Archive for March, 2007

Final Thoughts from Buenos Aires

Saturday, March 31st, 2007
Descending into Ushuaia

   I write you from Buenos Aires, where I am preparing for the return home to the States. My head is still spinning a bit from finishing this trip, and organizing my thoughts is proving to be difficult. Nearly 17 months ago I biked out my front door in California and started biking south. Just a few days ago I arrived at the end of the road, as far south as I can bike in South America.

   Much happened in these 17 months. I now have personal connections with so many people across the two continents – people whose houses I stayed in or camped next to. I now speak very good Spanish, some Portuguese, and a few phrases in the native language of Quechua (useful in the mountains of Peru). I have taken a boat up the Amazon, crossed dirt roads over 15,000 ft Andean passes, luckily escaped bandits in southern Mexico, felt the wind and rain of Patagonia, and dodged buses in the capital cities of nearly every country. It is difficult to believe I was able to experience all of this, and looking through my pictures and journals is an emotional experience.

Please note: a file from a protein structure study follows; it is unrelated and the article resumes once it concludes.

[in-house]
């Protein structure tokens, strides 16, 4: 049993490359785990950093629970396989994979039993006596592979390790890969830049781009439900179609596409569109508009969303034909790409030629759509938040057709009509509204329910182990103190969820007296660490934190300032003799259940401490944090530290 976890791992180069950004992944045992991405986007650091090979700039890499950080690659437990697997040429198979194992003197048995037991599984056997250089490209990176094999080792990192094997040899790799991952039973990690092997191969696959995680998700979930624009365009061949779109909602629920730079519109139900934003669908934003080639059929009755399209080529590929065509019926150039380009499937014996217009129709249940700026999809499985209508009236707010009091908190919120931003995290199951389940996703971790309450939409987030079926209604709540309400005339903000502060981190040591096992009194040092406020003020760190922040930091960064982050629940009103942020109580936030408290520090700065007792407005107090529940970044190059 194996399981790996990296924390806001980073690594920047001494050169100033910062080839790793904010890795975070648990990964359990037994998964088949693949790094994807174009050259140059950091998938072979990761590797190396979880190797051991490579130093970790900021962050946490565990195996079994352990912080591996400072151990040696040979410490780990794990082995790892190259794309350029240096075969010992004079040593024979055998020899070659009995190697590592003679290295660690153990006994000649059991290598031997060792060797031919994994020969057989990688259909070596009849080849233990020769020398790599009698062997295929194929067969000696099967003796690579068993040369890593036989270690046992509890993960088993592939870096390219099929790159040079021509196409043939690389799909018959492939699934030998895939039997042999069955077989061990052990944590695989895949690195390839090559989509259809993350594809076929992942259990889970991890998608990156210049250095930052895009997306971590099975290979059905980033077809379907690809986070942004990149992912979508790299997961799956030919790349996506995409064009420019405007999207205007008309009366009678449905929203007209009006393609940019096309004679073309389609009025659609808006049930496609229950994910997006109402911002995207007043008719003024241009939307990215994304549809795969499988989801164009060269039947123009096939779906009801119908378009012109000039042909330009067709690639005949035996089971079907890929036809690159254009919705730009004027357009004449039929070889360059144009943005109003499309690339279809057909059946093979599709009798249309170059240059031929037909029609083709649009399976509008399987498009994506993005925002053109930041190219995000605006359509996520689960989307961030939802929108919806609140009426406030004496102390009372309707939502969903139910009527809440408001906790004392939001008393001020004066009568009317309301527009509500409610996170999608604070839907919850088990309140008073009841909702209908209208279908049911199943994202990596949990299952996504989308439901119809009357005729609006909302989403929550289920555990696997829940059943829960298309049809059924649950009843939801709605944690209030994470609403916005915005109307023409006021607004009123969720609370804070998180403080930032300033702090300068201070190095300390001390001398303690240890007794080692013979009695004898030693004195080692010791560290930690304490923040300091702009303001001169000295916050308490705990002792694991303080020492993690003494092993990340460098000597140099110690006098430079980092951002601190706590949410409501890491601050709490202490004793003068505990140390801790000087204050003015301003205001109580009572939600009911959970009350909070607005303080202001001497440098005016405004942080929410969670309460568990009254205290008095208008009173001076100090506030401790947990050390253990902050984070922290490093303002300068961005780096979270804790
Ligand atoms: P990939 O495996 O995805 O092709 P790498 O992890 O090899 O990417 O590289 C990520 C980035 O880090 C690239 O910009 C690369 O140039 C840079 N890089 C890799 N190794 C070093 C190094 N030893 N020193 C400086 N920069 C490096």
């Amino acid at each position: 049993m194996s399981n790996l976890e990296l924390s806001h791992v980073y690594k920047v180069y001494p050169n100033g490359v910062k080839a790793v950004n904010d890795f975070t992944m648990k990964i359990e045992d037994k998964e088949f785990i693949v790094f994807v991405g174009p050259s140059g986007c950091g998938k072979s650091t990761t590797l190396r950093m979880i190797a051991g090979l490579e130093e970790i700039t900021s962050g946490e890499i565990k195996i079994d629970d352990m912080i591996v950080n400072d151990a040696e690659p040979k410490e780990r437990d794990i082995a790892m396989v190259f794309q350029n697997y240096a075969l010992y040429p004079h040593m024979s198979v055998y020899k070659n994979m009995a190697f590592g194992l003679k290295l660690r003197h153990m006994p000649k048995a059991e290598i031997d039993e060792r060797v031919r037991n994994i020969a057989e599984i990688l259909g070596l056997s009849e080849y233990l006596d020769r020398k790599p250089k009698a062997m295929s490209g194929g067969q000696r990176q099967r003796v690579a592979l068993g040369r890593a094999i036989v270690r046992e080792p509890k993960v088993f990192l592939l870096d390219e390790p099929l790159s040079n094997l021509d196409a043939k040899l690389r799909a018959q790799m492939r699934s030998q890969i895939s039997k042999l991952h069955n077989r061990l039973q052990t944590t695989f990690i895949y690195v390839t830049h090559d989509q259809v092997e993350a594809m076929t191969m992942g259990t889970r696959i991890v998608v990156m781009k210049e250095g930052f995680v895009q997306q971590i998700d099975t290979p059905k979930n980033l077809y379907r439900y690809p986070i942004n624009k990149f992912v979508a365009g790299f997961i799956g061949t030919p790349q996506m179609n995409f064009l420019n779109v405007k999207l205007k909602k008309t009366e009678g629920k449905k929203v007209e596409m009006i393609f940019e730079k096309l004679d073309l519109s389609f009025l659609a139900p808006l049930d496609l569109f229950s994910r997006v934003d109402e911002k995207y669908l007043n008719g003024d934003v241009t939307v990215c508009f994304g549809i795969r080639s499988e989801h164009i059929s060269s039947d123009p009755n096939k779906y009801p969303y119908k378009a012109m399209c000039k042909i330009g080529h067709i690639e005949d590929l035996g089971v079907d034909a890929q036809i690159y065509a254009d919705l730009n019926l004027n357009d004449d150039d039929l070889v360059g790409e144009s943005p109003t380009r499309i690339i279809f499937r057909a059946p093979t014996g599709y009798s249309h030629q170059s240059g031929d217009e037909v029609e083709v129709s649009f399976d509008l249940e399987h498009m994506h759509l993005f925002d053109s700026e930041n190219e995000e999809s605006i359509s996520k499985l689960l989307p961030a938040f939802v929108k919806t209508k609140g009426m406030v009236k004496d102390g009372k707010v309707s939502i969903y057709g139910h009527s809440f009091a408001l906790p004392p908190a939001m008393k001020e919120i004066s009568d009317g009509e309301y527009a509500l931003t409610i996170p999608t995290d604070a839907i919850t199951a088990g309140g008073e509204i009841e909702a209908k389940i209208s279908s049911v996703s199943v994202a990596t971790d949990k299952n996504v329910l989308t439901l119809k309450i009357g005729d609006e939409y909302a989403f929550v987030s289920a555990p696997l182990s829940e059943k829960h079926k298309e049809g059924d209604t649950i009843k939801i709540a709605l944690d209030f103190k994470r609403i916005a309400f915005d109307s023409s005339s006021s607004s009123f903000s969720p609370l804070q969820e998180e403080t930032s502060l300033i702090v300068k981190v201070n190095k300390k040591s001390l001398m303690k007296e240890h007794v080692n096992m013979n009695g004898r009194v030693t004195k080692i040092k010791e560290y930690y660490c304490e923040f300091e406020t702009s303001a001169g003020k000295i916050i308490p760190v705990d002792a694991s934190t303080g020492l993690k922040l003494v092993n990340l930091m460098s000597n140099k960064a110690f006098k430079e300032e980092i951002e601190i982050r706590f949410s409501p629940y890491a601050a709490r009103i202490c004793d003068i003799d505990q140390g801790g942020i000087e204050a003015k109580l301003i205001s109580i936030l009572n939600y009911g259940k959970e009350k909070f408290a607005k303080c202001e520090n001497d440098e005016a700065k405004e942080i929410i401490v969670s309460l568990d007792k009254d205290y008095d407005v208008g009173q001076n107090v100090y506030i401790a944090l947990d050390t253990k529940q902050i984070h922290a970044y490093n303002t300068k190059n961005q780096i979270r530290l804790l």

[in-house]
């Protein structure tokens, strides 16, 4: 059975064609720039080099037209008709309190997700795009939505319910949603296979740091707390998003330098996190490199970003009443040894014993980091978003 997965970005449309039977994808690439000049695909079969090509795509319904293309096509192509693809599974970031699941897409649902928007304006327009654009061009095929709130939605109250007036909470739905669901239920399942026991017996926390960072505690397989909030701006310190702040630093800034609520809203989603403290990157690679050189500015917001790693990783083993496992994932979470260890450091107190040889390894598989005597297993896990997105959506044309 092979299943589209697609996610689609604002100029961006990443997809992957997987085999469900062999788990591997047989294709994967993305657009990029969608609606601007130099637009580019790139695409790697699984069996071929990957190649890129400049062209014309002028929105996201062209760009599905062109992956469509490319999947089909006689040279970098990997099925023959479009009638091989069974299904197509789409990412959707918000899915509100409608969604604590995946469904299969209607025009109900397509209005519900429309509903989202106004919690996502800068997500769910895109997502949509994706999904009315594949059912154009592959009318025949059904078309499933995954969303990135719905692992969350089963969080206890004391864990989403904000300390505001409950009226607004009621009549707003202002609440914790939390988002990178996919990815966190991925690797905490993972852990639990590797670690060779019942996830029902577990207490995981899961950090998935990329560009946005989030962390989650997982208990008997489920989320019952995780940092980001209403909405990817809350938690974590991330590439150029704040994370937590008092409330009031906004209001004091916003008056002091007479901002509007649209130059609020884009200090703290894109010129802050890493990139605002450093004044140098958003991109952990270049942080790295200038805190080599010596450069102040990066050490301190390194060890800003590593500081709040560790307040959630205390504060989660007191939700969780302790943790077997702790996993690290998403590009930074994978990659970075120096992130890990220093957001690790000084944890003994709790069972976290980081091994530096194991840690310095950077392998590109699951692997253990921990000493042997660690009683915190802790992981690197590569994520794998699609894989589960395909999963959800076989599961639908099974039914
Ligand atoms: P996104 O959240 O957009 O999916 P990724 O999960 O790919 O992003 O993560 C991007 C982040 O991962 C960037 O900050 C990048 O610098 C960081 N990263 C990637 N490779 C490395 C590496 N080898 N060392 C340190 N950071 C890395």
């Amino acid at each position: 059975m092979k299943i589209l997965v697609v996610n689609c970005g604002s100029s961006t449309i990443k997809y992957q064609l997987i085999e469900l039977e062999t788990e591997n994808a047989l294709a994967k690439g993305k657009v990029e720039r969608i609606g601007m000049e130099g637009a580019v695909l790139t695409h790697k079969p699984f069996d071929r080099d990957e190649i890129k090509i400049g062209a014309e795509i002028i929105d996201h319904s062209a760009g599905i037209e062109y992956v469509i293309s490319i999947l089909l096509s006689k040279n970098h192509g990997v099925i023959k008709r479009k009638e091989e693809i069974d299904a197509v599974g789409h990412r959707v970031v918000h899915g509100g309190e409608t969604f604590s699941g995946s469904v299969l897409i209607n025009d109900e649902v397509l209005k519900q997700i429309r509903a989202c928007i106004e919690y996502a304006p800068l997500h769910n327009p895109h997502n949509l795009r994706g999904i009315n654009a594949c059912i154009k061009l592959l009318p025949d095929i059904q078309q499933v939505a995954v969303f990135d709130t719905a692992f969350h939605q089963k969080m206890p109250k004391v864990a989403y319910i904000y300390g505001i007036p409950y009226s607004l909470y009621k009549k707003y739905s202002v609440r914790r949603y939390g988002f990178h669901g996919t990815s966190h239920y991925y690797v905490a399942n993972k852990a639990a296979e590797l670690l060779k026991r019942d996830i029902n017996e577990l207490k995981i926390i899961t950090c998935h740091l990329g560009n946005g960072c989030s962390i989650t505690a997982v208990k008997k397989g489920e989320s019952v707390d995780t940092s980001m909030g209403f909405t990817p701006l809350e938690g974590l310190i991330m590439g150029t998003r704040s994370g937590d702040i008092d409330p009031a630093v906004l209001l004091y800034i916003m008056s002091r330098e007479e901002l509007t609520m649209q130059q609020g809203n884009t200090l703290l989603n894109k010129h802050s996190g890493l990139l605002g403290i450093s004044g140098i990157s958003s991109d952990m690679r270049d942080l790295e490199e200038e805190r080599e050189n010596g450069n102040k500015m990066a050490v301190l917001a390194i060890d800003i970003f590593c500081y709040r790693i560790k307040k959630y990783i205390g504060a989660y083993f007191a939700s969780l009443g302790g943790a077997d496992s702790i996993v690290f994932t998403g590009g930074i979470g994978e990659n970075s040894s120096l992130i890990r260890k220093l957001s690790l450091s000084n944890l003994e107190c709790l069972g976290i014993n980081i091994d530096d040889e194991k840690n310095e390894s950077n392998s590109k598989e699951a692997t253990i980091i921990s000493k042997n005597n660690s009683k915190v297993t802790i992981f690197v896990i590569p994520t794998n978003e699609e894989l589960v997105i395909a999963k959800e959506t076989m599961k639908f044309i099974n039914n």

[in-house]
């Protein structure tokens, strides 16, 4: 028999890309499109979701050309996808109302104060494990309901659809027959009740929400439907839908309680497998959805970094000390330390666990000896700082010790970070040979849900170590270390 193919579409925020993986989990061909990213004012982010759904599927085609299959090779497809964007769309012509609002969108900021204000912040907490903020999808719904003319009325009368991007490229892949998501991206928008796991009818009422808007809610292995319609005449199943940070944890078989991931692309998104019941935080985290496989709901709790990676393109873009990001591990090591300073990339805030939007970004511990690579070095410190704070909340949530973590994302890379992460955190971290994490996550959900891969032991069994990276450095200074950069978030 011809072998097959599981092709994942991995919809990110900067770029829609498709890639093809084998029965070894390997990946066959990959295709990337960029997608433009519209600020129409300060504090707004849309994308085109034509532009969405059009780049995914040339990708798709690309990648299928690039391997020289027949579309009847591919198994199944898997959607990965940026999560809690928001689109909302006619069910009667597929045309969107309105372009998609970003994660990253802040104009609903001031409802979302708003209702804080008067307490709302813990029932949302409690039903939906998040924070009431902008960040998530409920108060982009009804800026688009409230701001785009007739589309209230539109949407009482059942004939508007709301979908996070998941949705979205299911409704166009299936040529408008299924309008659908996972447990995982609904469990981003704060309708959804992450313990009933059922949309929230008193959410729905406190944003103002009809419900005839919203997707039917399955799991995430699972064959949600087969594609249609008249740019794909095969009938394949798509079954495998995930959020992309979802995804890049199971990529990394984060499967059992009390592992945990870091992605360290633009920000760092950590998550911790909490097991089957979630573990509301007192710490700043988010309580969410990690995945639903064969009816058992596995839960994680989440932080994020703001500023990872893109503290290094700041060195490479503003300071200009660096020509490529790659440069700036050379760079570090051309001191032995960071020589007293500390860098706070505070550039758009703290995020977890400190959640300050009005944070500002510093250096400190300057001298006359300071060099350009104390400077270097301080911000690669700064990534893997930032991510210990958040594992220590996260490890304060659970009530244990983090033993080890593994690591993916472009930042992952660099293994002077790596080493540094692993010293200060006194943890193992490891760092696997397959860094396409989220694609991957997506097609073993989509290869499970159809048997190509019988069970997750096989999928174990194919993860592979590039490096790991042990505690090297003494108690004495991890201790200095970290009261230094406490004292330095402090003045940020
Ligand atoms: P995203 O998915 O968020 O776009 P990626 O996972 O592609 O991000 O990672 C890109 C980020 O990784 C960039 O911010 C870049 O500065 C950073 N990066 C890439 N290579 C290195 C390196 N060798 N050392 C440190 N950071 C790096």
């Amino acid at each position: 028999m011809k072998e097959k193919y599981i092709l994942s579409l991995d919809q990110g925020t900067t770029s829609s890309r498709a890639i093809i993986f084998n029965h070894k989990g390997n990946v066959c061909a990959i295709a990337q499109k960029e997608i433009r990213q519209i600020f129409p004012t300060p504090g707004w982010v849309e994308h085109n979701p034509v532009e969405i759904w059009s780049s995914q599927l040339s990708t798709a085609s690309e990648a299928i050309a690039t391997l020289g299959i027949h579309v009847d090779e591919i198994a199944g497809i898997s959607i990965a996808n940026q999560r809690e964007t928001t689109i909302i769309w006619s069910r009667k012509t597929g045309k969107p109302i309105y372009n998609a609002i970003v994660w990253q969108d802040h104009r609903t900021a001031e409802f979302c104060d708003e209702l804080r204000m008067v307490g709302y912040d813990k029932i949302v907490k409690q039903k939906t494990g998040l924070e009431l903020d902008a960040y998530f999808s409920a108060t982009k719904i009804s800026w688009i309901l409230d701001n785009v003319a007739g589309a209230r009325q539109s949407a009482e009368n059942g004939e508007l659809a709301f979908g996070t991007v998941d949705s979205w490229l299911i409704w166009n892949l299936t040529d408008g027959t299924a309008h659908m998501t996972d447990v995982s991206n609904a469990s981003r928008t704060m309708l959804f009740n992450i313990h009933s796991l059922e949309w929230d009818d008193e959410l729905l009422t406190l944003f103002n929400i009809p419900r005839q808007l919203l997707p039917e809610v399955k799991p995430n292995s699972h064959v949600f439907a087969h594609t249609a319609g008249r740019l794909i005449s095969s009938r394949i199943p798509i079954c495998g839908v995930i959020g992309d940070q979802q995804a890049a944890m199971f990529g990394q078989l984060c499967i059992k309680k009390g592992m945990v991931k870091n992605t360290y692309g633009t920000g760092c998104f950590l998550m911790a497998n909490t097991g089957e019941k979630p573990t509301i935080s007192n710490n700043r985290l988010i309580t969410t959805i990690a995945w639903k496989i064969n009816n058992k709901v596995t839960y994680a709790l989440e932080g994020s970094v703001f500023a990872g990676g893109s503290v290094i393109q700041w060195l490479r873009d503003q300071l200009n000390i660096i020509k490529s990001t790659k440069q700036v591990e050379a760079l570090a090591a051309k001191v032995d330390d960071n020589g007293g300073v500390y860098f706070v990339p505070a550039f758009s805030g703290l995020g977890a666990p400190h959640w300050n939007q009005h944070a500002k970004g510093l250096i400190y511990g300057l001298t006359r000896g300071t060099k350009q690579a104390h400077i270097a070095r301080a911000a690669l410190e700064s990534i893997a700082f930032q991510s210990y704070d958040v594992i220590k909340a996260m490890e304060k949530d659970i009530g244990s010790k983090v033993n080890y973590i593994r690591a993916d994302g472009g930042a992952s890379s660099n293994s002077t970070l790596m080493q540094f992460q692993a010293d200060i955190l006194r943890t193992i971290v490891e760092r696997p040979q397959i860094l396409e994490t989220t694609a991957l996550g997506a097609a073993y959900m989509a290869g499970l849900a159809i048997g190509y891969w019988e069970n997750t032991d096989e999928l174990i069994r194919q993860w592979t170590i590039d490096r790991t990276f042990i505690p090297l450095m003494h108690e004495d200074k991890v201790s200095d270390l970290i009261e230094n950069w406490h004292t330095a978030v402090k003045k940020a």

Just another campsite - 30 miles south of Huaraz
I am the fastest vehicle on the road.
An excellent 'Once' in Osorno

   Global warming is a problem that has no borders and will affect all of us, and to solve it will require all of us to work together. It will cause water problems, deadly storms, agricultural losses, rising sea level, heat waves, and major extinctions on land and in the oceans. We simply do not want a planet with these problems – why should we tolerate these results?

The Metro
School Santa Rosa de Viterbo in Huaraz

   In terms of getting the word out, I had far more success than I expected. I visited over 60 schools, giving talks to thousands of students. I appeared in the national media in nearly every country – whether television, radio, or newspapers. Thousands have followed my journey on this site. This success combined with the generosity of all the people I met along the road leaves me feeling optimistic about what is possible.